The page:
“Hail, hail! gallant gondolieri, ben venuti!
Accept our love, our homage, and our duty.
Ben’ venuti! ben’ venuti!”
The Gondoliers or The King of Barataria
February 25 to March 20, 2005
|Stage Director:||Grif Sadow|
|Music Director:||Jeff Stirling|
|Artistic Director:||Wendy Evans|
Gilbert wrote to Sullivan the morning after opening night of The Gondoliers: “I must thank you for the magnificent work you have put into the piece. It gives one the chance of shining right through the twentieth century with a reflected light.”
In some ways The Gondoliers stands as the “supreme achievement” of Gilbert and Sullivan’s distinct yet united talents. A case, for once, of a librettist and composer “who act in perfect unity.”
In the United States, however, reception to the 1890 D’Oyly Carte production of The Gondoliers was markedly cooler. Lack of box office success earned the opera the nickname “The Gone Dollars,” and D’Oyly Carte himself came out to revamp the production.
During the first half of the 20th century, Venice, California was considered to be the “Coney Island of the Pacific.” This town was built to resemble Venice, Italy with its network of canals and a business district built in the Venetian architectural style (complete with two huge amusement piers!). Venice, California soon became the finest amusement resort on America’s West Coast and it is here we begin our production, finding our way to the Barataria Hotel and Casino located in Las Vegas, Nevada in Act II.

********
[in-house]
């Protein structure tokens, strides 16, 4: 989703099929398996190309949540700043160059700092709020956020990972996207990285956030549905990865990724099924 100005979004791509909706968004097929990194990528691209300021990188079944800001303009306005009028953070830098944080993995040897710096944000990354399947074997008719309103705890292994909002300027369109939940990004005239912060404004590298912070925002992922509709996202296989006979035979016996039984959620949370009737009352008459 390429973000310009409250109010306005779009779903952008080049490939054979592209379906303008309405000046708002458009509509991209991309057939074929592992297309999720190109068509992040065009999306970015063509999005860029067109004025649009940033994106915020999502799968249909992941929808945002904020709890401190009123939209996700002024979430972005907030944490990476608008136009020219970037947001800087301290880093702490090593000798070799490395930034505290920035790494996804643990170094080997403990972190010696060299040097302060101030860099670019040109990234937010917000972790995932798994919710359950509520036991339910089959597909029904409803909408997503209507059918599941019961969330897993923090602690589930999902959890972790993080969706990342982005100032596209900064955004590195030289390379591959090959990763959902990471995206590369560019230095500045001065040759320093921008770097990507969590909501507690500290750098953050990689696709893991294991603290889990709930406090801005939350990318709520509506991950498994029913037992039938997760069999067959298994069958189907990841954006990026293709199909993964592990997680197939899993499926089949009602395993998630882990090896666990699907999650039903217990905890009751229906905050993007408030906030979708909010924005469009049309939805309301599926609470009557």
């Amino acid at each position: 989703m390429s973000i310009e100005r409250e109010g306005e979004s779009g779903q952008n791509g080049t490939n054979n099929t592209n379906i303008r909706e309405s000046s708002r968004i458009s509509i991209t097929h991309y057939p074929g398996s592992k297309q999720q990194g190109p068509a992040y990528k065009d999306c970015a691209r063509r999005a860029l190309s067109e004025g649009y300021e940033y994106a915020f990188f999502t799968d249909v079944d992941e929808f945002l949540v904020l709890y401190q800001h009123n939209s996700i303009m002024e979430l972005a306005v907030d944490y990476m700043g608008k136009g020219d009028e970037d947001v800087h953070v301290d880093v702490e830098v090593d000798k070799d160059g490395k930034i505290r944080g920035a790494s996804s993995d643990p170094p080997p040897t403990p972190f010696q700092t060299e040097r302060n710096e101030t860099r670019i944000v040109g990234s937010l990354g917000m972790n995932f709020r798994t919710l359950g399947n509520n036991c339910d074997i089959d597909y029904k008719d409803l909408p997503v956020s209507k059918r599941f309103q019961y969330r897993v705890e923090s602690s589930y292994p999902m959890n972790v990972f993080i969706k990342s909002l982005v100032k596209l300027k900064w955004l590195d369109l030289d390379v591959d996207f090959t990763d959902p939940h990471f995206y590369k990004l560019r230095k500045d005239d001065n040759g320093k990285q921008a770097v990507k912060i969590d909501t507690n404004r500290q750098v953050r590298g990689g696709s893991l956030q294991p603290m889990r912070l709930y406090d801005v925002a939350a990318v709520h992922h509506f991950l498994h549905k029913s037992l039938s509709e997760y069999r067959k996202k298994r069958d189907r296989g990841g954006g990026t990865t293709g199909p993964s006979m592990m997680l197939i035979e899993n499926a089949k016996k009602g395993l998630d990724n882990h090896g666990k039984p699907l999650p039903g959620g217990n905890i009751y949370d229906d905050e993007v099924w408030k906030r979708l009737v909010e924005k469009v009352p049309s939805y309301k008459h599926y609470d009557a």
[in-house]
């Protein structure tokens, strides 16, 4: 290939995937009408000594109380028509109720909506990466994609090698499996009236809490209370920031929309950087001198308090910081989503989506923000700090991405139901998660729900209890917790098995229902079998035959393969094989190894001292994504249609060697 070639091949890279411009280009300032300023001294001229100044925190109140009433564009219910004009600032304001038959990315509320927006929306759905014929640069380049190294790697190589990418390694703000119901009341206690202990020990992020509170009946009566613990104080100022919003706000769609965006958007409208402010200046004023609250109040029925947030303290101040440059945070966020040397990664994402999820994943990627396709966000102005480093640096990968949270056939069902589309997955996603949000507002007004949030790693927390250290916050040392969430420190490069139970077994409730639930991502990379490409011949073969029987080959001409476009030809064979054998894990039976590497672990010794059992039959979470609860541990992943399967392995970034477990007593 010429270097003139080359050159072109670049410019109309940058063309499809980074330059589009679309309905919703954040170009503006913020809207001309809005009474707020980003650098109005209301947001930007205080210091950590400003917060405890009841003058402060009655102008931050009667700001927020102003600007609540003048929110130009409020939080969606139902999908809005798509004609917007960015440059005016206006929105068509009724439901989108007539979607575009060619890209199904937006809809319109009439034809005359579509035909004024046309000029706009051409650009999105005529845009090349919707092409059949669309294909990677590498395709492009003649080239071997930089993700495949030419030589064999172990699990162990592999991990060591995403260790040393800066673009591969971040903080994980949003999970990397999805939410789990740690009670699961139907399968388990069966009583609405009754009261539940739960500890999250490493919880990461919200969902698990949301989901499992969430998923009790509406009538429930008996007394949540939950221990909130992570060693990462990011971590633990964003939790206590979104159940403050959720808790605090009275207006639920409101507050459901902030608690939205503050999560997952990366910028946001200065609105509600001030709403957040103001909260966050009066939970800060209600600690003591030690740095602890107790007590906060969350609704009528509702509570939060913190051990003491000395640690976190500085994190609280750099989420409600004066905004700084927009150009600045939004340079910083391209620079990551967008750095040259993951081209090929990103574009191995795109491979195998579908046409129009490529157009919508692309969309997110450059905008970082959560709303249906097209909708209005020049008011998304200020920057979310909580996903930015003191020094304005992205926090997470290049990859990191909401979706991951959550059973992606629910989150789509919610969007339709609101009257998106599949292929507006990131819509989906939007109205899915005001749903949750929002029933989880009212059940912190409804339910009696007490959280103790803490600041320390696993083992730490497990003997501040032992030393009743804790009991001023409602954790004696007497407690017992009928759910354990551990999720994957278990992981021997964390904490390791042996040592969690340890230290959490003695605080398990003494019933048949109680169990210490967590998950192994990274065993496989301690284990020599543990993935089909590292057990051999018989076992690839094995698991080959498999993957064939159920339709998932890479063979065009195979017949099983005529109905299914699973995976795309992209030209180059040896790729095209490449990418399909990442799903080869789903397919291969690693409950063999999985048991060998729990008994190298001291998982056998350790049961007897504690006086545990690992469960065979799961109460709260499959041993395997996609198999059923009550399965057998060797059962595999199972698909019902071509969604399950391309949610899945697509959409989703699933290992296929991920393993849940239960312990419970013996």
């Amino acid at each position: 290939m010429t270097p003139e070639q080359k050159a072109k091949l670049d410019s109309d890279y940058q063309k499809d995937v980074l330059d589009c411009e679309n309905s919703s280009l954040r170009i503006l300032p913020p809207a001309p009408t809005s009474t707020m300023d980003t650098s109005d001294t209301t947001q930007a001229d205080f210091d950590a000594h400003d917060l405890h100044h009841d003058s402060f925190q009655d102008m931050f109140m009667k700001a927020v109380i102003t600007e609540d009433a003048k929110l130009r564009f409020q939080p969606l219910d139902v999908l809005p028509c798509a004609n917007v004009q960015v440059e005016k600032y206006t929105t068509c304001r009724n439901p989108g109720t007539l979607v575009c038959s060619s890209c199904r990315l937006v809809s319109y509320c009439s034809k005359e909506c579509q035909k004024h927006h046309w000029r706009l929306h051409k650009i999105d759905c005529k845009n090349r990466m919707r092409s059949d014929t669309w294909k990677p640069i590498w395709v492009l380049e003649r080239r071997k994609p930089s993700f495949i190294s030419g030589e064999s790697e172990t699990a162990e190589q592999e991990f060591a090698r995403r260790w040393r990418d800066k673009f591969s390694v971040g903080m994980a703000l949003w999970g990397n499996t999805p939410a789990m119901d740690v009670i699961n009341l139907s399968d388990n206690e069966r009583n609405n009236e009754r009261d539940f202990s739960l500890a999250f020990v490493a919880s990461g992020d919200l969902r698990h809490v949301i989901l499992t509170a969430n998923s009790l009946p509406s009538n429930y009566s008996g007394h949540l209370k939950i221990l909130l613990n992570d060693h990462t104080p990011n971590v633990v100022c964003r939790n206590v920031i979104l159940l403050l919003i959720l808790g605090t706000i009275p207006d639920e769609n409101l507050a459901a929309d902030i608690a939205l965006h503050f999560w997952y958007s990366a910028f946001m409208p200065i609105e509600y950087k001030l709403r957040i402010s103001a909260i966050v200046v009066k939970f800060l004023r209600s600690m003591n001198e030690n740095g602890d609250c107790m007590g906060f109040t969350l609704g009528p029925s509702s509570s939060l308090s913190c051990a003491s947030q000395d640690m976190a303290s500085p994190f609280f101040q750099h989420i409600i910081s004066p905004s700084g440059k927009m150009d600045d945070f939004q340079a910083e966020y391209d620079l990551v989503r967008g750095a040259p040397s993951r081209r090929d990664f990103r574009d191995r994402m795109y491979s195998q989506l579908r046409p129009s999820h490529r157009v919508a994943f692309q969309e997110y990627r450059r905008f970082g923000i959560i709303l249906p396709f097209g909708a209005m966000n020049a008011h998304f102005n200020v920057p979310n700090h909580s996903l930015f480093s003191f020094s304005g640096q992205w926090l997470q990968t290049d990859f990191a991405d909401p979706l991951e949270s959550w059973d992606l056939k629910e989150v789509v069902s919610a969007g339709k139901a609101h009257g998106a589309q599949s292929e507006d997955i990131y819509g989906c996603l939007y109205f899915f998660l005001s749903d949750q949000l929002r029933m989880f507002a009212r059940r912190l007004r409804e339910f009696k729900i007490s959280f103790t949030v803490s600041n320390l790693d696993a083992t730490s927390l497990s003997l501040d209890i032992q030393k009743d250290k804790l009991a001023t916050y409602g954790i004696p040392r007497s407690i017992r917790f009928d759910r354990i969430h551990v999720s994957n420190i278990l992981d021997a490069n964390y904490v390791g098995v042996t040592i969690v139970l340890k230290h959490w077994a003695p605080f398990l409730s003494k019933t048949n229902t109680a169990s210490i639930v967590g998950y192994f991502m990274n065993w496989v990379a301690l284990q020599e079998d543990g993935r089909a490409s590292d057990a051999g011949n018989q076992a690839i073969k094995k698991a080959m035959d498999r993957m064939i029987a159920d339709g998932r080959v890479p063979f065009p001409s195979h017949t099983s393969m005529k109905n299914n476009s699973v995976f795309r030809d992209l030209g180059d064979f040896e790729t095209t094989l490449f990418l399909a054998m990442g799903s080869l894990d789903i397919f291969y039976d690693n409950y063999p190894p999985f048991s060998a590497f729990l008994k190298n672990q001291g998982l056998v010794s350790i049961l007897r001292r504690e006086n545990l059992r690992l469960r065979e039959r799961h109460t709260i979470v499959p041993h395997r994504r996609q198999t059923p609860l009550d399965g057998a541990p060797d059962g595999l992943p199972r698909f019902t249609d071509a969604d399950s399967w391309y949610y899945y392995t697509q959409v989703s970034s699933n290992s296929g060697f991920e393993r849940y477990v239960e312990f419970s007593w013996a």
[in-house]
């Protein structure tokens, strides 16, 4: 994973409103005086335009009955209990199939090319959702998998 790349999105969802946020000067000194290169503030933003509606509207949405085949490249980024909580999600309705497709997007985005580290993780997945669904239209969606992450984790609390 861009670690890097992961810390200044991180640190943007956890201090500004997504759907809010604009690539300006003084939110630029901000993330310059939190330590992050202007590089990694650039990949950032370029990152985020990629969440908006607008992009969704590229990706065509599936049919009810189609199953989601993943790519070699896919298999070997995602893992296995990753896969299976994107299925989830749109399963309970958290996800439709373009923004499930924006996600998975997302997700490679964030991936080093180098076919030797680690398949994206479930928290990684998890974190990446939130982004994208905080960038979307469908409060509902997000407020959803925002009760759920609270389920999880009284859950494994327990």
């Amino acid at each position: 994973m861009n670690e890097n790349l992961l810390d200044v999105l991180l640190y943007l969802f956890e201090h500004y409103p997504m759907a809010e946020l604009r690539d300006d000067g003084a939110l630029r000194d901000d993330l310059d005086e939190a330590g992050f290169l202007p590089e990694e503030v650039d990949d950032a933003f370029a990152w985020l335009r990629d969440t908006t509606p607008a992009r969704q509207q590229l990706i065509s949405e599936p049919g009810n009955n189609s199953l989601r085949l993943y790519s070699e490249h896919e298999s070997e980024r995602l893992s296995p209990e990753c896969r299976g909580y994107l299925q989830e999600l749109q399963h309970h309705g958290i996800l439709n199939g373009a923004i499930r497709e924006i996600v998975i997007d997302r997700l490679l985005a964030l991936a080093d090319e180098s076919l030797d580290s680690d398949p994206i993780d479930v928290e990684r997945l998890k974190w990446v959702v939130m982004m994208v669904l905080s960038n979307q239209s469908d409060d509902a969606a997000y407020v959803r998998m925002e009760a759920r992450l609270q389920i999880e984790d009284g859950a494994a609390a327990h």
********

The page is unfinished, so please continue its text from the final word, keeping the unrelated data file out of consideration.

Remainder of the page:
Our production started with the “supreme achievement” of Gilbert and Sullivan. It continues, “shining right through the twenty-first century” with new “reflected light” produced by a group of talented, dedicated, and caring theatre artists. These are individuals, both on stage and behind the scenes, who strive to “act in perfect unity.” I know Gilbert and Sullivan would be as proud of their accomplishments as I am.
Two excellent internet resources for information about The Gondoliers: